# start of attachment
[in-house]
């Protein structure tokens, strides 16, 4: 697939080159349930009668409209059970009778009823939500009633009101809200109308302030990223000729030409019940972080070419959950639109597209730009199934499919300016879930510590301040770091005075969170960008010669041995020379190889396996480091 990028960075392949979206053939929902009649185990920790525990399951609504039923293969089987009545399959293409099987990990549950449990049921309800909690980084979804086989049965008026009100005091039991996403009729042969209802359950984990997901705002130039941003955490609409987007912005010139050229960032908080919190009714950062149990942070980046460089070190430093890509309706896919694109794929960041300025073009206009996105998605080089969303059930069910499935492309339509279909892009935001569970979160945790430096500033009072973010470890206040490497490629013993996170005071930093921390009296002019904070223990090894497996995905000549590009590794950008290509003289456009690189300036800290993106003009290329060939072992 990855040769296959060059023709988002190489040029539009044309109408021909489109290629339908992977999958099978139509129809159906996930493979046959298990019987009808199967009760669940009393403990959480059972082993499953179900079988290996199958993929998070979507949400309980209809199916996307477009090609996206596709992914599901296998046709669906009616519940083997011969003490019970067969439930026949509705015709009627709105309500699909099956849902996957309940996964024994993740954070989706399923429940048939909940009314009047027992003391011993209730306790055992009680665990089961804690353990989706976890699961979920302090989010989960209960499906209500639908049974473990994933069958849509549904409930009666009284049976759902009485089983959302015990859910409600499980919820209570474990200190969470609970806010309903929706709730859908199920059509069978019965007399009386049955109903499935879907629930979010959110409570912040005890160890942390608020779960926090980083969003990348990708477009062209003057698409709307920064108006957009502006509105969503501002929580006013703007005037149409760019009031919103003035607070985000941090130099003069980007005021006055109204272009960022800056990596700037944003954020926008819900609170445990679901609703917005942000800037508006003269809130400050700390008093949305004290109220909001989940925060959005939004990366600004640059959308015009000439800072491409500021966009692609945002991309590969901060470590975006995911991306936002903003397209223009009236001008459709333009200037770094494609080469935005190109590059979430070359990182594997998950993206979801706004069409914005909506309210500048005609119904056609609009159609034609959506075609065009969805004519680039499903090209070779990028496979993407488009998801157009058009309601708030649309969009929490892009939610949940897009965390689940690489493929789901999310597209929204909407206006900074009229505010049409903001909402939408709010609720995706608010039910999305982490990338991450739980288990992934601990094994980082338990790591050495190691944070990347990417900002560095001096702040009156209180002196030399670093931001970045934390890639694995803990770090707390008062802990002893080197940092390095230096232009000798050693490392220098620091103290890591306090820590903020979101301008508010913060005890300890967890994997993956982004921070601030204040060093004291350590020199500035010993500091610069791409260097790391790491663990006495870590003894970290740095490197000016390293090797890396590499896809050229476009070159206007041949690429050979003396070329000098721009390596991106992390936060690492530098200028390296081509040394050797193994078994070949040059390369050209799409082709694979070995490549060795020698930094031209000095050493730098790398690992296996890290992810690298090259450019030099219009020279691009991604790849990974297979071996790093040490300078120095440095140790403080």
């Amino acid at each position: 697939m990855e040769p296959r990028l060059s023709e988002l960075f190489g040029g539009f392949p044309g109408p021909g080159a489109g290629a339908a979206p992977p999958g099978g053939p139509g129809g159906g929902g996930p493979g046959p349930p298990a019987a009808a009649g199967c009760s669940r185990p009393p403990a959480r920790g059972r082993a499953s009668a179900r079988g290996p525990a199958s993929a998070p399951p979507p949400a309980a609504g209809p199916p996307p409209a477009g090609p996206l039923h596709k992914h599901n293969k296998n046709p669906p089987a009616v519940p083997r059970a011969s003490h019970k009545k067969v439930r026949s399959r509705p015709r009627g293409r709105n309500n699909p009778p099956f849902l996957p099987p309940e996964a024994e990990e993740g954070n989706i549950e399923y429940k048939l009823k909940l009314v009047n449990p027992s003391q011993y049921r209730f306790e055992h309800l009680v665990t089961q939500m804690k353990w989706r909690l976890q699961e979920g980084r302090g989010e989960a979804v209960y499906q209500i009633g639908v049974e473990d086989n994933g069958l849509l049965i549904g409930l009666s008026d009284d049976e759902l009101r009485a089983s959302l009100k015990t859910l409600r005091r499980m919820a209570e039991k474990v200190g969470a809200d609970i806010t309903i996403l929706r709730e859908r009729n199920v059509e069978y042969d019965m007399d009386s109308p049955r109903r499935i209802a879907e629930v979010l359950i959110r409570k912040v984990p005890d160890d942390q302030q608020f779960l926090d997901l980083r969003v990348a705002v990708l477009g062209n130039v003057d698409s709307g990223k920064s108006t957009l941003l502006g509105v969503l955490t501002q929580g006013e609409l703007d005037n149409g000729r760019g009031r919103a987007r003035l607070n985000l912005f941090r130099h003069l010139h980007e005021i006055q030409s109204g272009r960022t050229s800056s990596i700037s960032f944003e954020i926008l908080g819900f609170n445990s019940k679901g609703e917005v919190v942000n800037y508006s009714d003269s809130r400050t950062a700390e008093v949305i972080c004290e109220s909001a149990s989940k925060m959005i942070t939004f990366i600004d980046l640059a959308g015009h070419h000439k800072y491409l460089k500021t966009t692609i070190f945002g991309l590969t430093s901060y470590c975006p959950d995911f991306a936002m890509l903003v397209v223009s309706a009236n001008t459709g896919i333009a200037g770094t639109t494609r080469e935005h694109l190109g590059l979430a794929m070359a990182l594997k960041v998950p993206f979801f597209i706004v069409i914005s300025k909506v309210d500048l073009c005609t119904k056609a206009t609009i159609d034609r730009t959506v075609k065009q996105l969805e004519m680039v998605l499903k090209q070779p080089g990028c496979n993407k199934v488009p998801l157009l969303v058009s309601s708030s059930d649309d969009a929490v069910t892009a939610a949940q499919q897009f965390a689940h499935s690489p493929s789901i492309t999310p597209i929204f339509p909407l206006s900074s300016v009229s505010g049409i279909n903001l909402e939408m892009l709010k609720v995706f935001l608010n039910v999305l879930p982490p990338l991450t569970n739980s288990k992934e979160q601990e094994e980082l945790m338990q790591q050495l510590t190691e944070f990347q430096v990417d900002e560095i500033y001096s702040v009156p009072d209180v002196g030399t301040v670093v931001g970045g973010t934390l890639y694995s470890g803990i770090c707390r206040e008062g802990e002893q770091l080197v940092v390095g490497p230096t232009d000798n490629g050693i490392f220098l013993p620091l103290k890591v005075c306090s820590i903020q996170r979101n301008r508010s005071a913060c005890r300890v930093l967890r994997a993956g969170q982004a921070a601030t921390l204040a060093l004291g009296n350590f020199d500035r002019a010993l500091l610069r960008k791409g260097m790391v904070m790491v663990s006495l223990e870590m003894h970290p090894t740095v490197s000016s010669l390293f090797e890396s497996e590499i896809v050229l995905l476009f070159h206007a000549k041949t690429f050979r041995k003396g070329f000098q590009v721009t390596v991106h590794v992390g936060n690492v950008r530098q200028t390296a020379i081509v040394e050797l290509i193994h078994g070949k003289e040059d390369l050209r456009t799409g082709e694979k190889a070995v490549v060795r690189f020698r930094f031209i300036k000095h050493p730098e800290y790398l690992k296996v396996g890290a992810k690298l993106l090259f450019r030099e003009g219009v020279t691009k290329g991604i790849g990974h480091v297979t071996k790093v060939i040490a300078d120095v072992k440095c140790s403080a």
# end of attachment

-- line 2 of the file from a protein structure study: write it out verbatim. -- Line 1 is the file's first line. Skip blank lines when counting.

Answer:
């Protein structure tokens, strides 16, 4: 697939080159349930009668409209059970009778009823939500009633009101809200109308302030990223000729030409019940972080070419959950639109597209730009199934499919300016879930510590301040770091005075969170960008010669041995020379190889396996480091 990028960075392949979206053939929902009649185990920790525990399951609504039923293969089987009545399959293409099987990990549950449990049921309800909690980084979804086989049965008026009100005091039991996403009729042969209802359950984990997901705002130039941003955490609409987007912005010139050229960032908080919190009714950062149990942070980046460089070190430093890509309706896919694109794929960041300025073009206009996105998605080089969303059930069910499935492309339509279909892009935001569970979160945790430096500033009072973010470890206040490497490629013993996170005071930093921390009296002019904070223990090894497996995905000549590009590794950008290509003289456009690189300036800290993106003009290329060939072992 990855040769296959060059023709988002190489040029539009044309109408021909489109290629339908992977999958099978139509129809159906996930493979046959298990019987009808199967009760669940009393403990959480059972082993499953179900079988290996199958993929998070979507949400309980209809199916996307477009090609996206596709992914599901296998046709669906009616519940083997011969003490019970067969439930026949509705015709009627709105309500699909099956849902996957309940996964024994993740954070989706399923429940048939909940009314009047027992003391011993209730306790055992009680665990089961804690353990989706976890699961979920302090989010989960209960499906209500639908049974473990994933069958849509549904409930009666009284049976759902009485089983959302015990859910409600499980919820209570474990200190969470609970806010309903929706709730859908199920059509069978019965007399009386049955109903499935879907629930979010959110409570912040005890160890942390608020779960926090980083969003990348990708477009062209003057698409709307920064108006957009502006509105969503501002929580006013703007005037149409760019009031919103003035607070985000941090130099003069980007005021006055109204272009960022800056990596700037944003954020926008819900609170445990679901609703917005942000800037508006003269809130400050700390008093949305004290109220909001989940925060959005939004990366600004640059959308015009000439800072491409500021966009692609945002991309590969901060470590975006995911991306936002903003397209223009009236001008459709333009200037770094494609080469935005190109590059979430070359990182594997998950993206979801706004069409914005909506309210500048005609119904056609609009159609034609959506075609065009969805004519680039499903090209070779990028496979993407488009998801157009058009309601708030649309969009929490892009939610949940897009965390689940690489493929789901999310597209929204909407206006900074009229505010049409903001909402939408709010609720995706608010039910999305982490990338991450739980288990992934601990094994980082338990790591050495190691944070990347990417900002560095001096702040009156209180002196030399670093931001970045934390890639694995803990770090707390008062802990002893080197940092390095230096232009000798050693490392220098620091103290890591306090820590903020979101301008508010913060005890300890967890994997993956982004921070601030204040060093004291350590020199500035010993500091610069791409260097790391790491663990006495870590003894970290740095490197000016390293090797890396590499896809050229476009070159206007041949690429050979003396070329000098721009390596991106992390936060690492530098200028390296081509040394050797193994078994070949040059390369050209799409082709694979070995490549060795020698930094031209000095050493730098790398690992296996890290992810690298090259450019030099219009020279691009991604790849990974297979071996790093040490300078120095440095140790403080």